Labour MP Tom Watson suffered an embarrassing spate of affairs on Twitter yesterday afternoon, when his intern logged in as him and made an offensive comment.
The intern quickly apologised but the damage was already done. Tom came back from his meeting to find an explosion of retweets from his intern’s ‘offensive’ tweet. Tom made an apology on behalf of her, saying “I sincerely apologise for the recent tweet. A lesson learned for a young intern. She’s also very sorry. I will deal with the matter offline.”
This quickly led to ‘Tom Watson’ and ‘#SavetheIntern’ trending nationwide in the UK. This just goes to show that a few words written by the wrong person can go a LONG way.
No real harm was done, but ask yourself this question: Has this damaged Tom’s reputation?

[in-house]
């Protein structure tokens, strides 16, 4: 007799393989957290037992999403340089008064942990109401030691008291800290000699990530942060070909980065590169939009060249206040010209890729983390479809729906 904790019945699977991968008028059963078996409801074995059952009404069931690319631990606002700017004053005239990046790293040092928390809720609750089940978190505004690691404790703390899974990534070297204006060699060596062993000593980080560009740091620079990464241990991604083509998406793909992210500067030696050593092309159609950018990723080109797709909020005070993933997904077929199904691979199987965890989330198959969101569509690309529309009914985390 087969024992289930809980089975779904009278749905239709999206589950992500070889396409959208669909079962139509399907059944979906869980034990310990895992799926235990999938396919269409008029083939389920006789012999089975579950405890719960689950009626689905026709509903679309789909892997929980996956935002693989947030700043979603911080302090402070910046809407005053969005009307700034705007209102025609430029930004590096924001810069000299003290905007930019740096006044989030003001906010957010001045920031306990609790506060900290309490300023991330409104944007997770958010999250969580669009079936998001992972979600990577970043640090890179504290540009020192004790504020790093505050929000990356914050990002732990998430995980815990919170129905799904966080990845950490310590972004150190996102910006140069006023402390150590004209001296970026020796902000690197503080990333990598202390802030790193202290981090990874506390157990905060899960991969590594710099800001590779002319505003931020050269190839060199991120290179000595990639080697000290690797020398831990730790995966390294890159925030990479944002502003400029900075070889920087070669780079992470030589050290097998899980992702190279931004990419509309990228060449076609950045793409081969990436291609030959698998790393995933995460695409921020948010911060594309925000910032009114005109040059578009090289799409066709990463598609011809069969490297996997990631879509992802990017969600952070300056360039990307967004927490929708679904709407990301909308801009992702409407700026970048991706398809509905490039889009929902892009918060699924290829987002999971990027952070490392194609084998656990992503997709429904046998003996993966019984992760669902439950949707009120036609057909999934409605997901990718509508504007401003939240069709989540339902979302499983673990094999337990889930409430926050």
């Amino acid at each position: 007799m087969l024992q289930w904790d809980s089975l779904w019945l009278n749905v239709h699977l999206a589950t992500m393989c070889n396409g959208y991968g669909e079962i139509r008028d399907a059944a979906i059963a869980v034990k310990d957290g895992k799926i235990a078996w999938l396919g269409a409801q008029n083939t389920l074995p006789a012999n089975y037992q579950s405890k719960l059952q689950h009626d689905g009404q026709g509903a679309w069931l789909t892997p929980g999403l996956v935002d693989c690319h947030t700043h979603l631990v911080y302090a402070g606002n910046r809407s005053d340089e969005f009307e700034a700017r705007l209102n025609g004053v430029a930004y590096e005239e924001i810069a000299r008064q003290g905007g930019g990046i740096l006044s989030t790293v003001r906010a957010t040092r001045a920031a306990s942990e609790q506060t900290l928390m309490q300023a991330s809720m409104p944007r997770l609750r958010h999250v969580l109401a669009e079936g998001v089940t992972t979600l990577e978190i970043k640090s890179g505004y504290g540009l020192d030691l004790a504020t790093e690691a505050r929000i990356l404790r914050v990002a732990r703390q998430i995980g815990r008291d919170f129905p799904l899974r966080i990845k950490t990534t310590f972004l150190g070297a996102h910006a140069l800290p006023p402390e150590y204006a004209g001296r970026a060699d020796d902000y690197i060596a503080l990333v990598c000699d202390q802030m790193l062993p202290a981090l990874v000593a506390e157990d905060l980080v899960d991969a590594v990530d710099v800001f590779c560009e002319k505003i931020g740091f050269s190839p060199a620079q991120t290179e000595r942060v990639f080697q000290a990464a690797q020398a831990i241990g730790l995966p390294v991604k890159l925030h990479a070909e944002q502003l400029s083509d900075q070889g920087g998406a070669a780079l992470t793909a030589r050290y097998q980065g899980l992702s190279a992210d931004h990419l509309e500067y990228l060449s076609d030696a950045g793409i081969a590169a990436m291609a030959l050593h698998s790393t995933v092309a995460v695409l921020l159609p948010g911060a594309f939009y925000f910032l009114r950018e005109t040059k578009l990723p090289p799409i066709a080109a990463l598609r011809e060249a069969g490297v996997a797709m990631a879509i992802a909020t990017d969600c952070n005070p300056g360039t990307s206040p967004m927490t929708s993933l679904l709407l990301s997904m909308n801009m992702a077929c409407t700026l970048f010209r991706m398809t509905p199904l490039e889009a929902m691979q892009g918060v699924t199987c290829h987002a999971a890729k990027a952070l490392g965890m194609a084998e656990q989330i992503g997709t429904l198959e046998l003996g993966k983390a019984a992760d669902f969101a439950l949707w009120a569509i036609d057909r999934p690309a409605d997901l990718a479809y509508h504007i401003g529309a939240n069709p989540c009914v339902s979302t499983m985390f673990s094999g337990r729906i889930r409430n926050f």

It may have not damaged his reputation, but it has certainly dented it. He may have gained a few extra followers after the incident happened, but his credibility has certainly gone downhill. People won’t recognise him as an MP, but as the one who had an embarrassing spate of affairs on Twitter.
Many individuals and companies use Twitter to promote themselves or their brand. It’s an easy way to talk to people/customers, to gain followers and increase your persona and credibility. However, social media in the wrong hands can have a disastrous effect (as seen above). Words can be taken out of context and all credibility can be lost within a few minutes. On Twitter especially, news travels like wildfire with people finding out stories in real time, meaning that you have no power at all to take back what you last said or reverse the context.
There should be policies in place within your organisation that create an effective governance structure around your social media activities. The Social Media Governance Toolkit contains a comprehensive suite of documents and templates that will help you develop, implement, monitor and improve social media activities across your organisation. Uniquely, this social media governance toolkit also links to the best practice information security controls contained in ISO/IEC 27001 so you can be sure that all best practices by your employees will be followed.